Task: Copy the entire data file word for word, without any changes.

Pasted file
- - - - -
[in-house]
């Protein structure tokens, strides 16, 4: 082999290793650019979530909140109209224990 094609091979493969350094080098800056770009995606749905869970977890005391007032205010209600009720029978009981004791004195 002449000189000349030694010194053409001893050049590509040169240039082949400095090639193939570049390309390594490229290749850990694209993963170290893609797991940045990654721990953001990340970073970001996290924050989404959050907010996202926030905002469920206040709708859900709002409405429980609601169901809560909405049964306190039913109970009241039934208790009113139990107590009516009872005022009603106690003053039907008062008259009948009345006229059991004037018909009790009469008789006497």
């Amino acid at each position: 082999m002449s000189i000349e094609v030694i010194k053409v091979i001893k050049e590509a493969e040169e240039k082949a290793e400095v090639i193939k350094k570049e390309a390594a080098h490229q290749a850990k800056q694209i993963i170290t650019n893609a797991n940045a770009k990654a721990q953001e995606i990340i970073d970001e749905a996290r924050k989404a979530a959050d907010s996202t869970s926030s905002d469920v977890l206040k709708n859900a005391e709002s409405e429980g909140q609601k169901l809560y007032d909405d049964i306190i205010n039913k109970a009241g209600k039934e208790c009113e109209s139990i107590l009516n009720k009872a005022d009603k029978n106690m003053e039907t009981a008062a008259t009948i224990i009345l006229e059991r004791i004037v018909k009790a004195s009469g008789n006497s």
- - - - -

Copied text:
[in-house]
């Protein structure tokens, strides 16, 4: 082999290793650019979530909140109209224990 094609091979493969350094080098800056770009995606749905869970977890005391007032205010209600009720029978009981004791004195 002449000189000349030694010194053409001893050049590509040169240039082949400095090639193939570049390309390594490229290749850990694209993963170290893609797991940045990654721990953001990340970073970001996290924050989404959050907010996202926030905002469920206040709708859900709002409405429980609601169901809560909405049964306190039913109970009241039934208790009113139990107590009516009872005022009603106690003053039907008062008259009948009345006229059991004037018909009790009469008789006497």
């Amino acid at each position: 082999m002449s000189i000349e094609v030694i010194k053409v091979i001893k050049e590509a493969e040169e240039k082949a290793e400095v090639i193939k350094k570049e390309a390594a080098h490229q290749a850990k800056q694209i993963i170290t650019n893609a797991n940045a770009k990654a721990q953001e995606i990340i970073d970001e749905a996290r924050k989404a979530a959050d907010s996202t869970s926030s905002d469920v977890l206040k709708n859900a005391e709002s409405e429980g909140q609601k169901l809560y007032d909405d049964i306190i205010n039913k109970a009241g209600k039934e208790c009113e109209s139990i107590l009516n009720k009872a005022d009603k029978n106690m003053e039907t009981a008062a008259t009948i224990i009345l006229e059991r004791i004037v018909k009790a004195s009469g008789n006497s």